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This guidance recommends using official terms (such as “the novel coronavirus” and “COVID-19”) and people-first language (“people who have COVID-19” instead of cases or victims).


Pregnancy Watch

The Way to Health team created Pregnancy Watch, which is similar to COVID-19 Watch but dedicated to soon-to-be-mothers. This service helps monitor pregnant patients for symptoms.

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Automated texts are sent twice a day, and patients can be connected to OB/GYN providers if their symptoms worsen. Learn more about Way to Health here.

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Political Partisanship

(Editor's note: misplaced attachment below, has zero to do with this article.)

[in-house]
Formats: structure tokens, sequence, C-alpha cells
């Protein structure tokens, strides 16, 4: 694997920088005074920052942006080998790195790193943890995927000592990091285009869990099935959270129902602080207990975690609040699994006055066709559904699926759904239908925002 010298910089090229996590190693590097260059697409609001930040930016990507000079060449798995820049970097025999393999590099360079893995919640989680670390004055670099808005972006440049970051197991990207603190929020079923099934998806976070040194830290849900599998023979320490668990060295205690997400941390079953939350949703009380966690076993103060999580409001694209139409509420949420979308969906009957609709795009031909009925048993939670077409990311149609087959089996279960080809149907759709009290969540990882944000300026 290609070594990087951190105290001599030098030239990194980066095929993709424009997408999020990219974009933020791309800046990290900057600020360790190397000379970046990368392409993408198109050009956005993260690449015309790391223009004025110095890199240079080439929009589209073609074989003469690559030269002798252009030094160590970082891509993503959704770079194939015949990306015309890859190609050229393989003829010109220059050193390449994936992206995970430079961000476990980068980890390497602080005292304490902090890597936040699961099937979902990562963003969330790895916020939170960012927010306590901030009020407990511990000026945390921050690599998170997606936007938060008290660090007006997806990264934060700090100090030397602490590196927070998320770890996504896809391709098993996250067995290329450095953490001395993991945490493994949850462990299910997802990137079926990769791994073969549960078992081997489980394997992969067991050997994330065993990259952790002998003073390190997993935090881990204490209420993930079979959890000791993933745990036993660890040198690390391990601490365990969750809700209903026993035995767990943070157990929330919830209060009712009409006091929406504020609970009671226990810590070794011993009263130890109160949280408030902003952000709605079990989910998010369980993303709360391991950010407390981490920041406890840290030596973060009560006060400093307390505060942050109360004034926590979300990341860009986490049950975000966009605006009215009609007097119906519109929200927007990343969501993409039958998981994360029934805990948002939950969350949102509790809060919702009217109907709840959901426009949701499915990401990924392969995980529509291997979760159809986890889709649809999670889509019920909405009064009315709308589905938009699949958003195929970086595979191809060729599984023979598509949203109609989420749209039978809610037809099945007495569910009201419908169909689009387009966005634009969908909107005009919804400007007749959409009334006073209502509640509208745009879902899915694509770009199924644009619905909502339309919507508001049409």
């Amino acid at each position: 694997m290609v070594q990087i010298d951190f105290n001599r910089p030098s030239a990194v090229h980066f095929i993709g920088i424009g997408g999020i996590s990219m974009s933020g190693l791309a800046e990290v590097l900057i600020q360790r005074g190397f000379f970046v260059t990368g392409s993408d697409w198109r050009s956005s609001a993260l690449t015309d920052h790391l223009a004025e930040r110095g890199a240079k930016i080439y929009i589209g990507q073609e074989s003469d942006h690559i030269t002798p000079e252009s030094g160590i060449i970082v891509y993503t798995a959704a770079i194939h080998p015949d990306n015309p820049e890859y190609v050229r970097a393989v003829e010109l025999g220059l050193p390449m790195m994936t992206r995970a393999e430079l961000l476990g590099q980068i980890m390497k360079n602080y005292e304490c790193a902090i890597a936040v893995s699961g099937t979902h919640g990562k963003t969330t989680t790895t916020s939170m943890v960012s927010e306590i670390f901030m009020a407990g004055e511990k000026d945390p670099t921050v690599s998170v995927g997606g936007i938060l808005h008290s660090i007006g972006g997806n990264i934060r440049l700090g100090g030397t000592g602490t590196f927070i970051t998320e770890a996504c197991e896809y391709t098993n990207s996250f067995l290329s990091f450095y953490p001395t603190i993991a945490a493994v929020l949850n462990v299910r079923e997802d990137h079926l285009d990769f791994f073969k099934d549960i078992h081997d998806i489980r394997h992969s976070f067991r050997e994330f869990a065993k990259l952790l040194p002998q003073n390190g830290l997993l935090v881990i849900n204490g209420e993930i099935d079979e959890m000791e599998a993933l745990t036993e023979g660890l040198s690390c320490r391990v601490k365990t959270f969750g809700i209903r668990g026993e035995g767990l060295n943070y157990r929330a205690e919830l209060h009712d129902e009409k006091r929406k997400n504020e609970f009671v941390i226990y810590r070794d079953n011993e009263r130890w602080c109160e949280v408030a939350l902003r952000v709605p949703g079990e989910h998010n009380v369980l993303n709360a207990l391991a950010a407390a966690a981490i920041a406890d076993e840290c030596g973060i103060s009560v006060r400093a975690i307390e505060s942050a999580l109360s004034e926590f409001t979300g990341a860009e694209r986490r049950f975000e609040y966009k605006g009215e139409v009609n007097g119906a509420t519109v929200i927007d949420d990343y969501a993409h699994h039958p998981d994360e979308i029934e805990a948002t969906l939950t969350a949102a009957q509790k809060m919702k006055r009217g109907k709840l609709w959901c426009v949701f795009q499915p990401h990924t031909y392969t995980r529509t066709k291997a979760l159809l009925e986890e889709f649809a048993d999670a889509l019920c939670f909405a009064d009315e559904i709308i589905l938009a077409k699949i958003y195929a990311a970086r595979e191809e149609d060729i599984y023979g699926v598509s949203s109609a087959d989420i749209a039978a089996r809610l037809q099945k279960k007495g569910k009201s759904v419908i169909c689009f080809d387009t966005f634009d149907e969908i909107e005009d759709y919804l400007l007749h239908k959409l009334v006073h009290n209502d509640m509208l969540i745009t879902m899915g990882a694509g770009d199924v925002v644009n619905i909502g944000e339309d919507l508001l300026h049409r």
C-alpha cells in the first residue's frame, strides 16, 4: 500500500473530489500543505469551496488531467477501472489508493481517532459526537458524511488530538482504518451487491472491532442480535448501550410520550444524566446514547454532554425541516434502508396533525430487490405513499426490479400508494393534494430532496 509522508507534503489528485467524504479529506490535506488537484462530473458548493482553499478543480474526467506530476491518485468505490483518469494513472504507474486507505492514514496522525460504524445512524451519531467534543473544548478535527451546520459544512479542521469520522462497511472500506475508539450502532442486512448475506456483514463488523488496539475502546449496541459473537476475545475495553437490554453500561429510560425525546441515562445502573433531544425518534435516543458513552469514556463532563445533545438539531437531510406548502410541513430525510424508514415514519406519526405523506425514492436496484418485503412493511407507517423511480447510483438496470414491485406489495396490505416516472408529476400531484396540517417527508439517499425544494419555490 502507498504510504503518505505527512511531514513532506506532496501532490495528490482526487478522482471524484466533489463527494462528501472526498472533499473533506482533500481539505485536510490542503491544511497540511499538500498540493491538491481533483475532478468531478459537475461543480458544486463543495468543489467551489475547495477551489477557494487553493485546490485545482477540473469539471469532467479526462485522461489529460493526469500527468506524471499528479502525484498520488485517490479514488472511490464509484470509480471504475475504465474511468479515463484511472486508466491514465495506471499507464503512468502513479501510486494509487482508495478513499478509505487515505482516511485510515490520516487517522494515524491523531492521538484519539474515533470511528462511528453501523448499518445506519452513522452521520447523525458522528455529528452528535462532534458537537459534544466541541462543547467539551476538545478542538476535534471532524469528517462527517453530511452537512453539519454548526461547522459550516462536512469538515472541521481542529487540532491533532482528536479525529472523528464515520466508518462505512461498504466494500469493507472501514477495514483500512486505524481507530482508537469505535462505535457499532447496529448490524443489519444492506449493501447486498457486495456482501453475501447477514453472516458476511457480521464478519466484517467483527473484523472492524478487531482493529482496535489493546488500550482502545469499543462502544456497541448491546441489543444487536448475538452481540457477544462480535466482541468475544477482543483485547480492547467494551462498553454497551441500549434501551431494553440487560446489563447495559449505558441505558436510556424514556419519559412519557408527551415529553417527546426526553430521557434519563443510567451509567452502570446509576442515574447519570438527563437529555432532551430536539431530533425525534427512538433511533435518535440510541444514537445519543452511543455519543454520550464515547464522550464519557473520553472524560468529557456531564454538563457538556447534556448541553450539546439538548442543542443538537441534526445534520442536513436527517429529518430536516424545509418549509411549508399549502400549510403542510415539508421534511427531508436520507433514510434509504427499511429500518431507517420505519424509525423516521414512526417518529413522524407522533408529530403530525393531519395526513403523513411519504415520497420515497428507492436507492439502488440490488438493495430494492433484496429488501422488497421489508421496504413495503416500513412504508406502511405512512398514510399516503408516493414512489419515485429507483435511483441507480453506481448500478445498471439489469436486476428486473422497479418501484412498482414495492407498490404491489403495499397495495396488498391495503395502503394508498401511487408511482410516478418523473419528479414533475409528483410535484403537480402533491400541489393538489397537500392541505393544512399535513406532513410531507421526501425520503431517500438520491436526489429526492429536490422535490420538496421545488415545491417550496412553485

Harsha Thirumurthy, PhD, and colleagues examined how political partisanship could influence people’s responsiveness to political leaders and their recommendations regarding COVID-19 prevention. Find their paper, “Political Partisanship Influences Behavioral Responses to Governors’ Recommendations for COVID-19 Prevention in the United States,” in SSRN.

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International Panel

Jalpa Doshi, PhD, moderated a panel as part of the International Society of Pharmacoeconomics and Outcomes Research 2020 International Meeting’s Preconference Plenary Session. Her panel was called “COVID-19: A Global Call to Action for Health Economics & Outcomes Researchers.”

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It featured Nuria Oliver, PhD, Commissioner for AI and COVID-19 at the Valencian Government; Leo Yee-Sin, MPH, FRCP, FAMS, Executive Director, National Centre for Infectious Diseases, Singapore; John H. Powers, MD, FACP, FIDSA, Professor of Clinical Medicine, George Washington University School of Medicine; and Andrew H Briggs, MSc, DPhil, Professor of Health Economics, Department of Health Services Research & Policy, London School of Hygiene & Tropical Medicine.